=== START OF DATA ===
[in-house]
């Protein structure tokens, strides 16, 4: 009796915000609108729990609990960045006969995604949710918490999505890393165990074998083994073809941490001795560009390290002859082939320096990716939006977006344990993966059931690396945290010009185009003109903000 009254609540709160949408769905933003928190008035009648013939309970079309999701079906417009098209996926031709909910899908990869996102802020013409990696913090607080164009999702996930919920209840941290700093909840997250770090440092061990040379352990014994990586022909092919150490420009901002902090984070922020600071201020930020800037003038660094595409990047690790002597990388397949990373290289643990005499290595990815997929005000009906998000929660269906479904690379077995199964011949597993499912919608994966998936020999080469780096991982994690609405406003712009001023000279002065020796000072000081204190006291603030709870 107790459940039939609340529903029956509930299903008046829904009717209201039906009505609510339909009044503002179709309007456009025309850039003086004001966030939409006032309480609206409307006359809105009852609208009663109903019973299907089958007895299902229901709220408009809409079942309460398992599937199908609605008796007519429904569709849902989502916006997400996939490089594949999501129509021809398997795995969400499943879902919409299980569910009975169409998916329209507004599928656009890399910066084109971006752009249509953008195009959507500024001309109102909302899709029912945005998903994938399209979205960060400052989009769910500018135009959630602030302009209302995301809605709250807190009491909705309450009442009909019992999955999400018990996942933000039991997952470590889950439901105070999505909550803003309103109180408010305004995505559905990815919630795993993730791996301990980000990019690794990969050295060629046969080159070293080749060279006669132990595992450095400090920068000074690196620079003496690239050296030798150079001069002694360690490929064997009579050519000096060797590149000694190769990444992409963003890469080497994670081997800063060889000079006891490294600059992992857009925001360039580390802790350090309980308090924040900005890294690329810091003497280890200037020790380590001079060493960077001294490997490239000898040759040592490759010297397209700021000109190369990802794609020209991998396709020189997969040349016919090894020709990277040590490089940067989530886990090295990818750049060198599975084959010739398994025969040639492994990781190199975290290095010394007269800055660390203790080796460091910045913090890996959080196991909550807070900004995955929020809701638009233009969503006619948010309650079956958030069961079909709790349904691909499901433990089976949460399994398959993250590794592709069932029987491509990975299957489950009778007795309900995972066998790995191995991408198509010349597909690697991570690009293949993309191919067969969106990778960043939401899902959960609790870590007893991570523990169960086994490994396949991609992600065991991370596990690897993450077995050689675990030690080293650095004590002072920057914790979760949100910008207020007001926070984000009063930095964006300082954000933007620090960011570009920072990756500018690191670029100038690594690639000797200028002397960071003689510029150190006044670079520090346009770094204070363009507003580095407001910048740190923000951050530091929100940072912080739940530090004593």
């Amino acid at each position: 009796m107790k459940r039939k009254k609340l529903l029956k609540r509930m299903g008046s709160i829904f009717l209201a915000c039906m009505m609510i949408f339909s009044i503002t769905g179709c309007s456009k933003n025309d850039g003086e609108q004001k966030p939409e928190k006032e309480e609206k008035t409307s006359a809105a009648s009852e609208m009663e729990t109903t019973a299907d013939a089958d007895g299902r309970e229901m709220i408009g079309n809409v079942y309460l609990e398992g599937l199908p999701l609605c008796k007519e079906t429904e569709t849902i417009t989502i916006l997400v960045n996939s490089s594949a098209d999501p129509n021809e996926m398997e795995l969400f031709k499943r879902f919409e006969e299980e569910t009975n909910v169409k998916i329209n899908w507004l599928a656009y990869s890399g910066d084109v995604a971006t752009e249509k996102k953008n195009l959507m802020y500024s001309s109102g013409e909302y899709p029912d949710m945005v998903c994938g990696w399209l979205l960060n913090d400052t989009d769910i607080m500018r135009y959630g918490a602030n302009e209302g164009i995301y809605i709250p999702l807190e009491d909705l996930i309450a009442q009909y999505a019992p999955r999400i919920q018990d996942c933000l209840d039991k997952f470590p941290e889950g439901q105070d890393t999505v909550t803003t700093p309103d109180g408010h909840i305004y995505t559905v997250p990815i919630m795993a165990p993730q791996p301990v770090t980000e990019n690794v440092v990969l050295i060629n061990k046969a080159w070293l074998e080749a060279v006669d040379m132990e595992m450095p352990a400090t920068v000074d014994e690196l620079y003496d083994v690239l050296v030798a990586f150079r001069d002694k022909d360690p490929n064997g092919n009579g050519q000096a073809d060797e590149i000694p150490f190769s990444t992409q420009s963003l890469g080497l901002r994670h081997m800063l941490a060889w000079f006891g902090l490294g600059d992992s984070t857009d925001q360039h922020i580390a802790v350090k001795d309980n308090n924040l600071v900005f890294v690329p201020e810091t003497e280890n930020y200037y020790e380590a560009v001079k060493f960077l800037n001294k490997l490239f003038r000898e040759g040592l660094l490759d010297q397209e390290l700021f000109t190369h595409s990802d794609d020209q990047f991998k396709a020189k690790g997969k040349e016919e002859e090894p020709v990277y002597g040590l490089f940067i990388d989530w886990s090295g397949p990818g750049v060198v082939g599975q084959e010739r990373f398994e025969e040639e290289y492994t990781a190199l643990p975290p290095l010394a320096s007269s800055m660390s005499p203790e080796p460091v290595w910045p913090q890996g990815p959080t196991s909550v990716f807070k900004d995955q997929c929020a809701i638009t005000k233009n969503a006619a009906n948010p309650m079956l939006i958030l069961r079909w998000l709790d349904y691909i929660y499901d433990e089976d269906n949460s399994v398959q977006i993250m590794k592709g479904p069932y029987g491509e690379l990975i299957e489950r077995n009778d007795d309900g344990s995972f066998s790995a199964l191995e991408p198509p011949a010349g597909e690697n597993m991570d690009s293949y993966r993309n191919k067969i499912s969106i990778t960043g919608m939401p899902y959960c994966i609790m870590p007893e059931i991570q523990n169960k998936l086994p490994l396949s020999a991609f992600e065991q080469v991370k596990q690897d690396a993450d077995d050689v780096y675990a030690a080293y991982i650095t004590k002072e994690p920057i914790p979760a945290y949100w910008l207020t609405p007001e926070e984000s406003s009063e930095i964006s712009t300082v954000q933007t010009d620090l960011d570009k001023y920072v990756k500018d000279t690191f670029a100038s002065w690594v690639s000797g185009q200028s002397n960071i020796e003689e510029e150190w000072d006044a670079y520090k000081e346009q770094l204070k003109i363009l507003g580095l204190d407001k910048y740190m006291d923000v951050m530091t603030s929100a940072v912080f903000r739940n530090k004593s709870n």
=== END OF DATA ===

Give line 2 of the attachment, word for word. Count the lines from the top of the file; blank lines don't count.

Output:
């Protein structure tokens, strides 16, 4: 009796915000609108729990609990960045006969995604949710918490999505890393165990074998083994073809941490001795560009390290002859082939320096990716939006977006344990993966059931690396945290010009185009003109903000 009254609540709160949408769905933003928190008035009648013939309970079309999701079906417009098209996926031709909910899908990869996102802020013409990696913090607080164009999702996930919920209840941290700093909840997250770090440092061990040379352990014994990586022909092919150490420009901002902090984070922020600071201020930020800037003038660094595409990047690790002597990388397949990373290289643990005499290595990815997929005000009906998000929660269906479904690379077995199964011949597993499912919608994966998936020999080469780096991982994690609405406003712009001023000279002065020796000072000081204190006291603030709870 107790459940039939609340529903029956509930299903008046829904009717209201039906009505609510339909009044503002179709309007456009025309850039003086004001966030939409006032309480609206409307006359809105009852609208009663109903019973299907089958007895299902229901709220408009809409079942309460398992599937199908609605008796007519429904569709849902989502916006997400996939490089594949999501129509021809398997795995969400499943879902919409299980569910009975169409998916329209507004599928656009890399910066084109971006752009249509953008195009959507500024001309109102909302899709029912945005998903994938399209979205960060400052989009769910500018135009959630602030302009209302995301809605709250807190009491909705309450009442009909019992999955999400018990996942933000039991997952470590889950439901105070999505909550803003309103109180408010305004995505559905990815919630795993993730791996301990980000990019690794990969050295060629046969080159070293080749060279006669132990595992450095400090920068000074690196620079003496690239050296030798150079001069002694360690490929064997009579050519000096060797590149000694190769990444992409963003890469080497994670081997800063060889000079006891490294600059992992857009925001360039580390802790350090309980308090924040900005890294690329810091003497280890200037020790380590001079060493960077001294490997490239000898040759040592490759010297397209700021000109190369990802794609020209991998396709020189997969040349016919090894020709990277040590490089940067989530886990090295990818750049060198599975084959010739398994025969040639492994990781190199975290290095010394007269800055660390203790080796460091910045913090890996959080196991909550807070900004995955929020809701638009233009969503006619948010309650079956958030069961079909709790349904691909499901433990089976949460399994398959993250590794592709069932029987491509990975299957489950009778007795309900995972066998790995191995991408198509010349597909690697991570690009293949993309191919067969969106990778960043939401899902959960609790870590007893991570523990169960086994490994396949991609992600065991991370596990690897993450077995050689675990030690080293650095004590002072920057914790979760949100910008207020007001926070984000009063930095964006300082954000933007620090960011570009920072990756500018690191670029100038690594690639000797200028002397960071003689510029150190006044670079520090346009770094204070363009507003580095407001910048740190923000951050530091929100940072912080739940530090004593």